2). Can Google Drive storage be pooled?

One benefit to Google Drive is the ability of administrators to control and allocate storage. While storage cannot be pooled, it can be purchased specifically for the users who exceed, or are likely to exceed, the 5GB threshold.

3). What file types are supported?

Google Drive viewer helps you preview over 16 different file types, listed below:
Microsoft Word (.DOC and .DOCX)
Microsoft Excel (.XLS and .XLSX)
Microsoft PowerPoint (.PPT and .PPTX)
Adobe Portable Document Format (.PDF)
Apple Pages (.PAGES)
Adobe Illustrator (.AI)
Adobe Photoshop (.PSD)
Tagged Image File Format (.TIFF)
Autodesk AutoCad (.DXF)
Scalable Vector Graphics (.SVG)
PostScript (.EPS, .PS)
TrueType (.TTF)
XML Paper Specification (.XPS)
Archive file types (.ZIP and .RAR)
Text files (.TXT)
Markup/Code (.CSS, .HTML, .PHP, .C, .CPP, .H, .HPP, .JS)

4). What’s the frequency of taking data backup?

Your data is instantly saved and stored in Google’s secure data centers in real-time. If you feel that you need additional backup security, you have the option to add an independent plugin that runs daily automated backups. The backup system will even further protect your data from hacking, user error, malicious deletion, and other forms of data loss. The backup tool is priced at $3 per user, per year.

5). What’s data backup retention? (1yr, 2 yr,… or forever)

Data will be backed up for as long as your account is active.

6). Can we take our data back once we decide not to renew the services? Any service charge if we need to transfer all the data back from Cloud to our hands?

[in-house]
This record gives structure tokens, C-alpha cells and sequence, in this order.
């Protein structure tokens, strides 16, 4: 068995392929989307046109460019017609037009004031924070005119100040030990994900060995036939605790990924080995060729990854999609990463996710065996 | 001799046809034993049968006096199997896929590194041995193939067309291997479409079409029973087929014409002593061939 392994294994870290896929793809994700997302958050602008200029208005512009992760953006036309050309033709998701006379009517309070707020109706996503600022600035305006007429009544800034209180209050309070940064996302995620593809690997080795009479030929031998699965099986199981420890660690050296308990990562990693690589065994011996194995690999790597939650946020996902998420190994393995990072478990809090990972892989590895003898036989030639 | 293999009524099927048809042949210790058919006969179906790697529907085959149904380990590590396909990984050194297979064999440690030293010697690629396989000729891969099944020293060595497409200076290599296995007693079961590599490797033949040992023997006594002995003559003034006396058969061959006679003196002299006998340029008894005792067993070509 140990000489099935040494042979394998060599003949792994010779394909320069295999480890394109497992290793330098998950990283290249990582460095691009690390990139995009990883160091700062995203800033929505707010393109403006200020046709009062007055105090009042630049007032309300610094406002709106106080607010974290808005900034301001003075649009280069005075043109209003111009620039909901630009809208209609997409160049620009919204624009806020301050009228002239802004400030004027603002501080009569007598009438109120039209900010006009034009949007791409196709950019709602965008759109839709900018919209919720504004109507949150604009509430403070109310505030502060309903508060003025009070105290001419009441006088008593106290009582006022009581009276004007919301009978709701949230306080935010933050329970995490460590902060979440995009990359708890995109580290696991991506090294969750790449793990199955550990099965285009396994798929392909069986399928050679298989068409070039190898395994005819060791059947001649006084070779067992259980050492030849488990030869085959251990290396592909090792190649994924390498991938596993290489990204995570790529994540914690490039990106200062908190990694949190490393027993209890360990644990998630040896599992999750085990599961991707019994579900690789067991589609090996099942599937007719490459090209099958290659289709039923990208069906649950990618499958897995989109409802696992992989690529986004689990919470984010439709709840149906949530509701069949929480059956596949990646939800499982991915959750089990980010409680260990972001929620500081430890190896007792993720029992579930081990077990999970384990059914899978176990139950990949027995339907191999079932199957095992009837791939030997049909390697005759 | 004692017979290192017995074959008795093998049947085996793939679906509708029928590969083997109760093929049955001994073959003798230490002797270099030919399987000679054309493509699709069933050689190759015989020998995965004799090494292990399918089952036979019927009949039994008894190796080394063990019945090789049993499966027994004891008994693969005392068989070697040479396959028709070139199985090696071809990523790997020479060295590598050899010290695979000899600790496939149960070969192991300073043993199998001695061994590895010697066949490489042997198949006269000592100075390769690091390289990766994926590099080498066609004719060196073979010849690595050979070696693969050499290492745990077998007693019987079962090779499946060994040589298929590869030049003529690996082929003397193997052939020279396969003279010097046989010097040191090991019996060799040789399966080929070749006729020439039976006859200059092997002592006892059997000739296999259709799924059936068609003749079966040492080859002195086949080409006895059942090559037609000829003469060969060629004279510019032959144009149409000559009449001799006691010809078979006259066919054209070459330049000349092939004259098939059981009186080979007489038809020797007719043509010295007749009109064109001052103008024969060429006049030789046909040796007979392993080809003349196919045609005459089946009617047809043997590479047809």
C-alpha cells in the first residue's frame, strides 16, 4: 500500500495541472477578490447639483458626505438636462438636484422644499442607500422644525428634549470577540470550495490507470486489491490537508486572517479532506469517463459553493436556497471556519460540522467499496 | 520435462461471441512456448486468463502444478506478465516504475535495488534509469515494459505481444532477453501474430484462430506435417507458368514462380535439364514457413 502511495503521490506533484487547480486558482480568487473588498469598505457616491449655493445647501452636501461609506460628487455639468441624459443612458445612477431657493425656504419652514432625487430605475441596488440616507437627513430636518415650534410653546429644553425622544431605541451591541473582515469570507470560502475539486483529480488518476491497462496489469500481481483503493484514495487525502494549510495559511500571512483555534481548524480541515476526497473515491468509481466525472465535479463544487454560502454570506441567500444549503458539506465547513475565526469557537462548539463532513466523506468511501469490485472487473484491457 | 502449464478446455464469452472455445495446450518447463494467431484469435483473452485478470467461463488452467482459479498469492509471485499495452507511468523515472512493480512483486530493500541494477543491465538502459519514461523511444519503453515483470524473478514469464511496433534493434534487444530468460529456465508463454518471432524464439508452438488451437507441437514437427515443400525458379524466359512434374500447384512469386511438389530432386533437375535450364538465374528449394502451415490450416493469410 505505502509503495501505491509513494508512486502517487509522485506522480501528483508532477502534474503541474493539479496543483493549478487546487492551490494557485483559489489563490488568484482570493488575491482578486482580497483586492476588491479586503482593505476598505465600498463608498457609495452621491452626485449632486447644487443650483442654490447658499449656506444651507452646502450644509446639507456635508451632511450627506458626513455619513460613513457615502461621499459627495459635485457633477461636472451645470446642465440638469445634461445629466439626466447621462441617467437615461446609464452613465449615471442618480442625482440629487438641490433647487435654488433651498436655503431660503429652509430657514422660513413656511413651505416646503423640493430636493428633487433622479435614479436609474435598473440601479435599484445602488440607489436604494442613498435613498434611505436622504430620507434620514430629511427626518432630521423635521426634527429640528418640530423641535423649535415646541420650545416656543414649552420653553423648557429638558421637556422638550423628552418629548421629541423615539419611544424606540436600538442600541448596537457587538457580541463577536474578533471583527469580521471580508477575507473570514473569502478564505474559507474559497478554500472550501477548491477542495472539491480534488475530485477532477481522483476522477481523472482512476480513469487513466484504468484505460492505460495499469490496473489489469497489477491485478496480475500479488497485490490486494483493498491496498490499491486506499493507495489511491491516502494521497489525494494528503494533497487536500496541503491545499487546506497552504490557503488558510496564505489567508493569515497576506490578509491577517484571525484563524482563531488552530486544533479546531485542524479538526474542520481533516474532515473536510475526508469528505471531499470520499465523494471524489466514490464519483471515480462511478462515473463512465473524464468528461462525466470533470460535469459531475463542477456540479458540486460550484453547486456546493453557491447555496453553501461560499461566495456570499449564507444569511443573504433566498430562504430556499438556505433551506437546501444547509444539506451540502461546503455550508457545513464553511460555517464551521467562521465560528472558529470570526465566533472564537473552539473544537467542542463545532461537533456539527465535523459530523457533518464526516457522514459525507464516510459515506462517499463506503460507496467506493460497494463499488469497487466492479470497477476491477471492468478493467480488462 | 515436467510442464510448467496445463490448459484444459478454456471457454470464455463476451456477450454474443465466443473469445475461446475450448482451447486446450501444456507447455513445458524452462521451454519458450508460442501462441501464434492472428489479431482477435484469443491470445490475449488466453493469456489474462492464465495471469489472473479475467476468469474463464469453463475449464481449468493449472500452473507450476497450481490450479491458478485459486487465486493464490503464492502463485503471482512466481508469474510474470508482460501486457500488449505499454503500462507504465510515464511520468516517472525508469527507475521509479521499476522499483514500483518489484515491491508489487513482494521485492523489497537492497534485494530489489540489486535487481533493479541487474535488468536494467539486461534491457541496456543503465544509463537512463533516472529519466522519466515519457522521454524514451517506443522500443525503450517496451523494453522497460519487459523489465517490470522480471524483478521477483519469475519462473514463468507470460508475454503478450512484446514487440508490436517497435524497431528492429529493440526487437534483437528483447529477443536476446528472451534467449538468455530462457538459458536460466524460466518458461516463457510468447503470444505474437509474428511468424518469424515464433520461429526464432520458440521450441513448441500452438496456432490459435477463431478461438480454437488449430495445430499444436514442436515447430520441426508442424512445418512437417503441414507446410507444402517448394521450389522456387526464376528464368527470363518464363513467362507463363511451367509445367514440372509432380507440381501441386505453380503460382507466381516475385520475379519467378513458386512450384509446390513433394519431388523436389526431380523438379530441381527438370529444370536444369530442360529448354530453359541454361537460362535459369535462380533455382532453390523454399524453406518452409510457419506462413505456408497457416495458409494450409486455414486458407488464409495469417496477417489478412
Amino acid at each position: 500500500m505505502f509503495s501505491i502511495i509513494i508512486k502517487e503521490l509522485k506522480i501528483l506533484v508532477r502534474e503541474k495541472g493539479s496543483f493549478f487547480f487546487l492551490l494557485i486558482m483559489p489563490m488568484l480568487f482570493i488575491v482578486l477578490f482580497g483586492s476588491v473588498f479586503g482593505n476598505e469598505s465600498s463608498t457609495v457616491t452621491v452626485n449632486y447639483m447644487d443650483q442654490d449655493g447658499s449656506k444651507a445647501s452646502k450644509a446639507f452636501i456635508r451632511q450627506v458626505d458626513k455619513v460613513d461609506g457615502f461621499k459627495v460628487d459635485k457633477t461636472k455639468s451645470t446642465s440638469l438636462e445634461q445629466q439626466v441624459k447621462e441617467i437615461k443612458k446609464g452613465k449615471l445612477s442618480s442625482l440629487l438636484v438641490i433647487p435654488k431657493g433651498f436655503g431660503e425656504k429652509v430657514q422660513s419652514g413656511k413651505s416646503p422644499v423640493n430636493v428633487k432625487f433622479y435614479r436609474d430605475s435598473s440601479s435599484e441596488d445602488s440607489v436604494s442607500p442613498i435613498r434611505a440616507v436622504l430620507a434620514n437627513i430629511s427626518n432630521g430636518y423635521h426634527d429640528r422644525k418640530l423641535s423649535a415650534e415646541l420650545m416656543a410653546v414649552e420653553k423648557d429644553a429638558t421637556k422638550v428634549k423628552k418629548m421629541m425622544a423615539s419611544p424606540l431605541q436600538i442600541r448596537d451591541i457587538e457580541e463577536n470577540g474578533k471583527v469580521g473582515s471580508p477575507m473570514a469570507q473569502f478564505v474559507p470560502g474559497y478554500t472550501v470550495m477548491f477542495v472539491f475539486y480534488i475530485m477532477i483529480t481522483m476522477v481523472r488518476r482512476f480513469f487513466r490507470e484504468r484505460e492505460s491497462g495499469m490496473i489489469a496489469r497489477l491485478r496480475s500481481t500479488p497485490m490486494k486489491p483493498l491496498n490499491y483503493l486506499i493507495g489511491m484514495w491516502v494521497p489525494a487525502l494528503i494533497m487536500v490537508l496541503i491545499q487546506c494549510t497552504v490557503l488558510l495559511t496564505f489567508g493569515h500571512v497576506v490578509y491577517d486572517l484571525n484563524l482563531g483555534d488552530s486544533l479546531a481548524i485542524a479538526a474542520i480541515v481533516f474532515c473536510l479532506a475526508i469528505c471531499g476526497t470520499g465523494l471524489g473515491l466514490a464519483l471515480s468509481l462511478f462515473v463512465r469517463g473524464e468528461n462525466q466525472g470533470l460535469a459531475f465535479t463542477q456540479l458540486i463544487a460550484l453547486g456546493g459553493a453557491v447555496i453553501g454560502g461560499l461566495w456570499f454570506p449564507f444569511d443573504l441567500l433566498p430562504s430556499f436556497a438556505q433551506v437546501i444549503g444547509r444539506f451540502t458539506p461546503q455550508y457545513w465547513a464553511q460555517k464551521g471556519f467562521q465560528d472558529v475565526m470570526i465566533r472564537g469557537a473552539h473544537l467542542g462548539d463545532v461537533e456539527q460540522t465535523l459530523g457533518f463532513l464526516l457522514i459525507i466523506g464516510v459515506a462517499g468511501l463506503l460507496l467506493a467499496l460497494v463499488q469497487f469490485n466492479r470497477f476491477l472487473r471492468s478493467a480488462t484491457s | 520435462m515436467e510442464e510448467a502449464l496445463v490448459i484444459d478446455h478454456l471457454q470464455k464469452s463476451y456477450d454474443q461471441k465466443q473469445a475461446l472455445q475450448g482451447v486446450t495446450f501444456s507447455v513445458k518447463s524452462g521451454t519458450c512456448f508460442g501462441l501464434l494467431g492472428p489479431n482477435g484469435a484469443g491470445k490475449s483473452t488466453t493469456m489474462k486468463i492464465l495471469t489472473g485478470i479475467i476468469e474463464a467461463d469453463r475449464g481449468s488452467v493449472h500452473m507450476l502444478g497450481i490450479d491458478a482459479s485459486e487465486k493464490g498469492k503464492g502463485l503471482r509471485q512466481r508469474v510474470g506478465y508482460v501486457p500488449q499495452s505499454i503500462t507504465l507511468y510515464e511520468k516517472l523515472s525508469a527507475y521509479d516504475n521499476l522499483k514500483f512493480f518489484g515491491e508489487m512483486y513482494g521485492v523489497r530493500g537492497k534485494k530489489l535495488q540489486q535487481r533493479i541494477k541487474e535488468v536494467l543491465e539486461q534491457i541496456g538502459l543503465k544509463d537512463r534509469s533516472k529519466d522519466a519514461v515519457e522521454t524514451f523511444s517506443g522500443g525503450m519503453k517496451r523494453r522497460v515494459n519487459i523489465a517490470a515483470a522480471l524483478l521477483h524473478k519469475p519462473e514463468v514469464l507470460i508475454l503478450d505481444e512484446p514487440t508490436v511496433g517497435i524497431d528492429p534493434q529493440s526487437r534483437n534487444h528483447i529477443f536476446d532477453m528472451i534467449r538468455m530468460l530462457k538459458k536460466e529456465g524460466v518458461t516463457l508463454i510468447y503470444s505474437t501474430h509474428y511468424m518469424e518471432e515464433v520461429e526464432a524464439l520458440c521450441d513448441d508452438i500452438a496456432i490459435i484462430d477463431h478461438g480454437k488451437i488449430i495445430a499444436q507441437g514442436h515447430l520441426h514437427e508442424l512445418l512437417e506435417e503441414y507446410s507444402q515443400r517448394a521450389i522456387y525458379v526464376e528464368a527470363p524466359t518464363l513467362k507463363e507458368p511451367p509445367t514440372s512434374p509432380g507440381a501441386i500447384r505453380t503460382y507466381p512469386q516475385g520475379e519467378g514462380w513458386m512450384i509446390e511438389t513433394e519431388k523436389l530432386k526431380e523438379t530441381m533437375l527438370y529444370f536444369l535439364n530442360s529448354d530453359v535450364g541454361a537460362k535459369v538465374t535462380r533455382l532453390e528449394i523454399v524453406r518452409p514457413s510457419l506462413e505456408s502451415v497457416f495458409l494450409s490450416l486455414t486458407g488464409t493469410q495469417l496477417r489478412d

You will absolutely continue to own your data and can easily retrieve your data and files, if for whatever reason, you choose to discontinue Google solutions. Google has an entire department catered to moving data out of Google.

Google also authors a blog devoted to this specific topic. There is no charge for independently moving data. If you would like to outsource data removal, we can assist with the transition, and the price would depend on the amount of data to be transferred.

7). Is subscription fee going to be increased at each renewal?

Google Apps has maintained the exact same price point since it hit the market in 2007. Since then, numerous valuable features, functionality have been added at no additional cost. I can’t guarantee that the price will never change, but there are no plans to do so at this time.

8). Are Cloud data centers located in the US or overseas?

Here is a link to a useful Google security Whitepaper. You may also find this blog post helpful. Customer data is chunked and stored in fragments across multiple servers and across multiple data centers to both enhance reliability and provide greater security than can be achieved by storing all data on a single server. When only fragments are kept in any one place, the chance that a possible physical or computer-based compromise could result in the loss of meaningful information is greatly reduced.

Here is a link to a video detailing some of the many steps Google takes to ensure data center security. For security reasons, Google doesn’t disclose the locations of all of its data centers. However, the data centers are intelligently distributed to ensure security, and to protect against natural disasters and other potential threats. A partial list can be found here.

9). Can a “super user” admin account be setup so he/she can manage everyone’s user account?

Yes.

10). Is there a historical report/log available to show who had accessed (add, change, delete, view) the file?

Yes.